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Tourists show the love as we pip Sydney as holiday hot spot

Meagan, Lara, Michael and Max Schofield enjoying a nice afternoon at Mooloolaba.
Meagan, Lara, Michael and Max Schofield enjoying a nice afternoon at Mooloolaba.

AUSTRALIANS dreaming of a holiday at home have the Sunshine Coast swirling through their heads.

The Coast pipped Sydney in the latest Roy Morgan Research Holiday Tracking Survey in the competitive holiday market. The Coast was number three most preferred holiday spot for visitors who have their sights set on a break over the next two years.

About a million visitors spent their Christmas and new year break on the Coast, resulting in the busiest season in six years.

The other places were taken by Melbourne, Gold Coast, Sydney and Great Ocean Road.

Sunshine Coast Destination Limited chief executive Steve Cooper said the position ahead of one of the country's biggest cities was a real coup for the area.

"This just underpins the great work and reputation the Sunshine Coast is developing among Australians in one of the toughest economic periods we could have imagined in the past decade," he said.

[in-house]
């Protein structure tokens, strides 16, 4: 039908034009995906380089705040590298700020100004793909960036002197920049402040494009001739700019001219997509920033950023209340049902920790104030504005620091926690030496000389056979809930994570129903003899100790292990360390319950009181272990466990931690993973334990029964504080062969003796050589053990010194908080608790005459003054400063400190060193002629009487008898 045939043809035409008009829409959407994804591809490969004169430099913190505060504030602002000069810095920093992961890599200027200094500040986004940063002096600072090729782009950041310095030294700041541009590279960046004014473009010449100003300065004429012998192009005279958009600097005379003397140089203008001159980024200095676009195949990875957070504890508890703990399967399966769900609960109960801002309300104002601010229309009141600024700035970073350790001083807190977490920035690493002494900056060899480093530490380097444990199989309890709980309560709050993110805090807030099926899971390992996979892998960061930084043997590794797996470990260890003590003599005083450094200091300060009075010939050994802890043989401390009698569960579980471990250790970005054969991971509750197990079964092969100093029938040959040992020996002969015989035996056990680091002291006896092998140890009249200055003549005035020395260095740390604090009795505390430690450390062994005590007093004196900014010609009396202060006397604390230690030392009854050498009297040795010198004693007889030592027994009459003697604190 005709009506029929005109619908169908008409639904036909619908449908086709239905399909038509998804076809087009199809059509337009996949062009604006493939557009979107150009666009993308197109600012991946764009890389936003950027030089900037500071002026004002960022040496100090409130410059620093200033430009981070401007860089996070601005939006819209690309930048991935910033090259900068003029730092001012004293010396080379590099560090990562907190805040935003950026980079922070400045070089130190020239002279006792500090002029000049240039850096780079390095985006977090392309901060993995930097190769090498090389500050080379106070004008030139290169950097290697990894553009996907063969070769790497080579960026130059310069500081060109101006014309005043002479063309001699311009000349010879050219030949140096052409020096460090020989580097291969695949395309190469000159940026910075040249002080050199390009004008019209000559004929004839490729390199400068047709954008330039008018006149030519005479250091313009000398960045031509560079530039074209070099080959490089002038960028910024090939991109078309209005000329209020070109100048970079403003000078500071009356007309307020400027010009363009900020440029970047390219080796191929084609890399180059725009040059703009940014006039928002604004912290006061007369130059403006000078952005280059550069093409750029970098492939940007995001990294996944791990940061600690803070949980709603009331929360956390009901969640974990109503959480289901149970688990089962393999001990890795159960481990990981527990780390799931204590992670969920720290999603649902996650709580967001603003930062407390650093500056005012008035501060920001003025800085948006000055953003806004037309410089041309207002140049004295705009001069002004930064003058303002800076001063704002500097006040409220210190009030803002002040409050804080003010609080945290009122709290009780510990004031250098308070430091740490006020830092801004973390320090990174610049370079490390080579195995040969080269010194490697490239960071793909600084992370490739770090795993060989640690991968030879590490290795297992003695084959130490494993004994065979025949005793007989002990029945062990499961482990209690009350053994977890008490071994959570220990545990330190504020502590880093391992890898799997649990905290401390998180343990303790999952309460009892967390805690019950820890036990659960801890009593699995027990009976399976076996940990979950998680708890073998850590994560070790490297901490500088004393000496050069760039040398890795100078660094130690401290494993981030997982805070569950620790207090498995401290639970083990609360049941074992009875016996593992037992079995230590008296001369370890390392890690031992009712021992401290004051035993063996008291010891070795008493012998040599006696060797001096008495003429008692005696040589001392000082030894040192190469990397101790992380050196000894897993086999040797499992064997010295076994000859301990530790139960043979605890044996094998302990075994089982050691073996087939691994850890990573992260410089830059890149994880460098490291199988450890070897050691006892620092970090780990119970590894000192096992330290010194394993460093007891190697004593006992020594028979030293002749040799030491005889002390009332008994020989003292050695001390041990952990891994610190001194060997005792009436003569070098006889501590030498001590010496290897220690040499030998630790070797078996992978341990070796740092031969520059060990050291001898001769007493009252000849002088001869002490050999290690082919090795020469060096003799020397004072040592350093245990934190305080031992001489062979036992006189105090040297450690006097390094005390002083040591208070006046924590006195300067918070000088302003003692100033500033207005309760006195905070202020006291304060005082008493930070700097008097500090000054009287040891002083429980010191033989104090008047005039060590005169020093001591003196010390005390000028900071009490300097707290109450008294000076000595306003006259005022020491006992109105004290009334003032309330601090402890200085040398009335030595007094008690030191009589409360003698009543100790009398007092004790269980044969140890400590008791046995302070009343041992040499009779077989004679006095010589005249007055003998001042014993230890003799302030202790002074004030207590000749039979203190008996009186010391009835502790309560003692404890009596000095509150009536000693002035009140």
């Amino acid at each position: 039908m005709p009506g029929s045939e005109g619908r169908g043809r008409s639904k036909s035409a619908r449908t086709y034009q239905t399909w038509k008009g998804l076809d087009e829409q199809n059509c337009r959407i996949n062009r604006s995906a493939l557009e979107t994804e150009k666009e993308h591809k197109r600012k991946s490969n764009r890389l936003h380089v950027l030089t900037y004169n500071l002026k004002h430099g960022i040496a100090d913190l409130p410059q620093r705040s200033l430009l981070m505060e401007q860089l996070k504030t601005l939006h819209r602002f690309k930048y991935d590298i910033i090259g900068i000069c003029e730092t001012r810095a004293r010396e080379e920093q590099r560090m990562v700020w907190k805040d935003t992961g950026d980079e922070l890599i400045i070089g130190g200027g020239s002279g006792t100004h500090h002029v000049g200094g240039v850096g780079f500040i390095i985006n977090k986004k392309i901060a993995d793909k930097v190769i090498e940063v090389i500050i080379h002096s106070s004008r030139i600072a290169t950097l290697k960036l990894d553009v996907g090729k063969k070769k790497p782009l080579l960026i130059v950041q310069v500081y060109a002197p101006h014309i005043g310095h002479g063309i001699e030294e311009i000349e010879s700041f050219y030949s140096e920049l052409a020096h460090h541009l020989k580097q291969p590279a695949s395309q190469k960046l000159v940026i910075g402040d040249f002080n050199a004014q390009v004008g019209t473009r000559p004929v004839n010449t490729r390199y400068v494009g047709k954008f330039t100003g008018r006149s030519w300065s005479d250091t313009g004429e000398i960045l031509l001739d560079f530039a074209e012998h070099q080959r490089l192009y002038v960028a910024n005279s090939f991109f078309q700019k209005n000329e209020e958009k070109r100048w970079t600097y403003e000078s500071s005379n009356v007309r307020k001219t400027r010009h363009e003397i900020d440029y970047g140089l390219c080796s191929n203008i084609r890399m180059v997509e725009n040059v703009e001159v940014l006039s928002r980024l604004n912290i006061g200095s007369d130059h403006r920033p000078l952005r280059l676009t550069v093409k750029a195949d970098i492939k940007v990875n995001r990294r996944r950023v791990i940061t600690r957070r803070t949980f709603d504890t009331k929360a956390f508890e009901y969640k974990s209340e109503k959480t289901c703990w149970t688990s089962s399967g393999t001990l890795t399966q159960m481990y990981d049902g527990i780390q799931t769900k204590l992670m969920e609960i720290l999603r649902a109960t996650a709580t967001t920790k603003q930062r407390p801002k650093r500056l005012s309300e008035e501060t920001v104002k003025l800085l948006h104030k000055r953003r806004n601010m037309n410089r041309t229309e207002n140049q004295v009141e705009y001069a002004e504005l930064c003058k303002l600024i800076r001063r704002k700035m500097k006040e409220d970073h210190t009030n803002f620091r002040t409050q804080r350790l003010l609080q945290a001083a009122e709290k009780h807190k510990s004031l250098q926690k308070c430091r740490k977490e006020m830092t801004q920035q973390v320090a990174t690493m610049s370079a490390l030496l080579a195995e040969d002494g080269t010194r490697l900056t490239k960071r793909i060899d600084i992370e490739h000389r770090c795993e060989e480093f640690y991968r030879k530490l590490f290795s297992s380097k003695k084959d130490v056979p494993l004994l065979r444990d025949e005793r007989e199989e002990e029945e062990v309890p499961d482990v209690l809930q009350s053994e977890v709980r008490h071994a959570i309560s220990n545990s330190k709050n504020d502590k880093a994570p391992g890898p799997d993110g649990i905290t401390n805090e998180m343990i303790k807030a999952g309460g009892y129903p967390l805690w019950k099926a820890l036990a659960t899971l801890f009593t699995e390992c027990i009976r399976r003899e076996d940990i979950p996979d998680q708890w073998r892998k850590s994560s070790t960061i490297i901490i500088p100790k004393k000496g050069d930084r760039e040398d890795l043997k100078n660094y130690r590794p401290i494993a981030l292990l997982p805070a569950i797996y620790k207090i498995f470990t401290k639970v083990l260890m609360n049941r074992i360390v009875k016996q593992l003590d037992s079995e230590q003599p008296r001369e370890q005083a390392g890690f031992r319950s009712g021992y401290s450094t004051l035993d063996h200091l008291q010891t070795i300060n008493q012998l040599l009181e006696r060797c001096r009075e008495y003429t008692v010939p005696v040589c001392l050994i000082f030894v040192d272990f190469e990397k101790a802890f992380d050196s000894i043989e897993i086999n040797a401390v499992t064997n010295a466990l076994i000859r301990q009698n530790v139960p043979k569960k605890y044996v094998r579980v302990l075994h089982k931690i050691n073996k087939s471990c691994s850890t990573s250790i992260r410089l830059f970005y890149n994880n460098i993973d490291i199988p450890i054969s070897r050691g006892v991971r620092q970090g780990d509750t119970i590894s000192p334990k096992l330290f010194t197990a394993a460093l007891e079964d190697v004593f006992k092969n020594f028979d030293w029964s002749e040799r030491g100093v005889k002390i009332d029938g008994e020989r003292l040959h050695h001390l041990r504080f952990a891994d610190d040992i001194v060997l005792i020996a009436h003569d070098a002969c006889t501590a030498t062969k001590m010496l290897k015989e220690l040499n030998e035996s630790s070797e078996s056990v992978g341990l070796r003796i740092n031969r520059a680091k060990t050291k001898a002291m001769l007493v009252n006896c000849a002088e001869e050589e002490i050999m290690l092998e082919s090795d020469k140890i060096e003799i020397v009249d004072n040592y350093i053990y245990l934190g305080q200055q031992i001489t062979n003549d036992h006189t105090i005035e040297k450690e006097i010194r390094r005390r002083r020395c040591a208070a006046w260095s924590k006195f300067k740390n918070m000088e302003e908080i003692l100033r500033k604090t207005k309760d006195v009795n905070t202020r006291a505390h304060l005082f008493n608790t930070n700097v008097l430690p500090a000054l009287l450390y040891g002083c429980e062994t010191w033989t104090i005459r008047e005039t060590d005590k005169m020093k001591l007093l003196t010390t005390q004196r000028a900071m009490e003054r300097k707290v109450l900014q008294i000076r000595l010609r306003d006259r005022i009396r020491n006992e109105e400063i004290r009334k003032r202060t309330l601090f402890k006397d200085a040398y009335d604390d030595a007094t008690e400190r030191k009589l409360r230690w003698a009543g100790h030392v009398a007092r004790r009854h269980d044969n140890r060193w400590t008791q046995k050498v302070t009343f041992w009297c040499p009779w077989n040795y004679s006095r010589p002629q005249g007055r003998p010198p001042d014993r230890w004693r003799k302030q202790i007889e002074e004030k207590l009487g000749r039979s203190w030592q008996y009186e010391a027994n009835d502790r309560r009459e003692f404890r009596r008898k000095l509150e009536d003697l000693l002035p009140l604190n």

The latest research echoed the findings by only accommodation website Lastminute.com.au, which showed the Coast sat at number four in Australia for the most popular holiday destination over the New Year break.

The September 2012 National Visitor Survey by Tourism Research Australia released recently, showed among regional areas, overnight visitors spent the most money on the Sunshine Coast.

About $1.8 billion was injected into the Coast coffers by overnight visitors in a 12-month period.

Mr Cooper said there was an increase last year in tourists visiting from Brisbane to visit family friends and relatives.

"Travelling close to home and saving money is reflective of current consumer confidence," Mr Cooper said.

Domestic visitation is extremely important from the Sunshine Coast region, accounting for 92% of all visitors.

But Roy Morgan Research international director of tourism, travel and leisure Jane Ianniello said the popularity of beach destinations had suffered in the past decade.

She said the decline could be blamed on increased competition from short-haul overseas beach destinations such as Bali, Fiji and Thailand.

 

- MEGAN MACKANDER

Topics:  economy, holidays, tourism, travel




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